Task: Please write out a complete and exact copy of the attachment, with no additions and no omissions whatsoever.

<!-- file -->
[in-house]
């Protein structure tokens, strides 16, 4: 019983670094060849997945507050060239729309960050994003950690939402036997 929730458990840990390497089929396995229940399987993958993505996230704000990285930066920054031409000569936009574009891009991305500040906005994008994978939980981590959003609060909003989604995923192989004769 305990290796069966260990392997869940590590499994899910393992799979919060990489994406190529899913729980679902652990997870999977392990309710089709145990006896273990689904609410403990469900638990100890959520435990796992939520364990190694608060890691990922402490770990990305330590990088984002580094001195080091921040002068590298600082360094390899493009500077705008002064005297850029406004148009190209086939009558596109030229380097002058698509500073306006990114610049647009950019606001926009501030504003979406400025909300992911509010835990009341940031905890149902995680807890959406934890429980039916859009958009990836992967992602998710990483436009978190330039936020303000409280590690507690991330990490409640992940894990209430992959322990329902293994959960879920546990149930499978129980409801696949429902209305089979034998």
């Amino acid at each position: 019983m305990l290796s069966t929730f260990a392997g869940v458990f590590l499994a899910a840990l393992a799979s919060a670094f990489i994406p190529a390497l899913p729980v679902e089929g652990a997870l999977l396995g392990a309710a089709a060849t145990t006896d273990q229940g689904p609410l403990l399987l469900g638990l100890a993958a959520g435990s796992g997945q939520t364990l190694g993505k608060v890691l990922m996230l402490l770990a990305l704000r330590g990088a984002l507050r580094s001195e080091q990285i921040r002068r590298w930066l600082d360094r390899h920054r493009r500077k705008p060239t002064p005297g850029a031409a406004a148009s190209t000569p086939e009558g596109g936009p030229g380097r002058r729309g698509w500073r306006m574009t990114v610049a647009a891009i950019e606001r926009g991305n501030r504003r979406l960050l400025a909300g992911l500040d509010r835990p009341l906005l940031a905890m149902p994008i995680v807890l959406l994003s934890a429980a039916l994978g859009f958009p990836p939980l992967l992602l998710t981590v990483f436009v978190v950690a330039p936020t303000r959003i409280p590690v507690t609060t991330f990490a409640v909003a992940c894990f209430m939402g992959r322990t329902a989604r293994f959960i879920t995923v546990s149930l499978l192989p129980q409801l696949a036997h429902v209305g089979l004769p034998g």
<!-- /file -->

[in-house]
């Protein structure tokens, strides 16, 4: 019983670094060849997945507050060239729309960050994003950690939402036997 929730458990840990390497089929396995229940399987993958993505996230704000990285930066920054031409000569936009574009891009991305500040906005994008994978939980981590959003609060909003989604995923192989004769 305990290796069966260990392997869940590590499994899910393992799979919060990489994406190529899913729980679902652990997870999977392990309710089709145990006896273990689904609410403990469900638990100890959520435990796992939520364990190694608060890691990922402490770990990305330590990088984002580094001195080091921040002068590298600082360094390899493009500077705008002064005297850029406004148009190209086939009558596109030229380097002058698509500073306006990114610049647009950019606001926009501030504003979406400025909300992911509010835990009341940031905890149902995680807890959406934890429980039916859009958009990836992967992602998710990483436009978190330039936020303000409280590690507690991330990490409640992940894990209430992959322990329902293994959960879920546990149930499978129980409801696949429902209305089979034998």
């Amino acid at each position: 019983m305990l290796s069966t929730f260990a392997g869940v458990f590590l499994a899910a840990l393992a799979s919060a670094f990489i994406p190529a390497l899913p729980v679902e089929g652990a997870l999977l396995g392990a309710a089709a060849t145990t006896d273990q229940g689904p609410l403990l399987l469900g638990l100890a993958a959520g435990s796992g997945q939520t364990l190694g993505k608060v890691l990922m996230l402490l770990a990305l704000r330590g990088a984002l507050r580094s001195e080091q990285i921040r002068r590298w930066l600082d360094r390899h920054r493009r500077k705008p060239t002064p005297g850029a031409a406004a148009s190209t000569p086939e009558g596109g936009p030229g380097r002058r729309g698509w500073r306006m574009t990114v610049a647009a891009i950019e606001r926009g991305n501030r504003r979406l960050l400025a909300g992911l500040d509010r835990p009341l906005l940031a905890m149902p994008i995680v807890l959406l994003s934890a429980a039916l994978g859009f958009p990836p939980l992967l992602l998710t981590v990483f436009v978190v950690a330039p936020t303000r959003i409280p590690v507690t609060t991330f990490a409640v909003a992940c894990f209430m939402g992959r322990t329902a989604r293994f959960i879920t995923v546990s149930l499978l192989p129980q409801l696949a036997h429902v209305g089979l004769p034998g």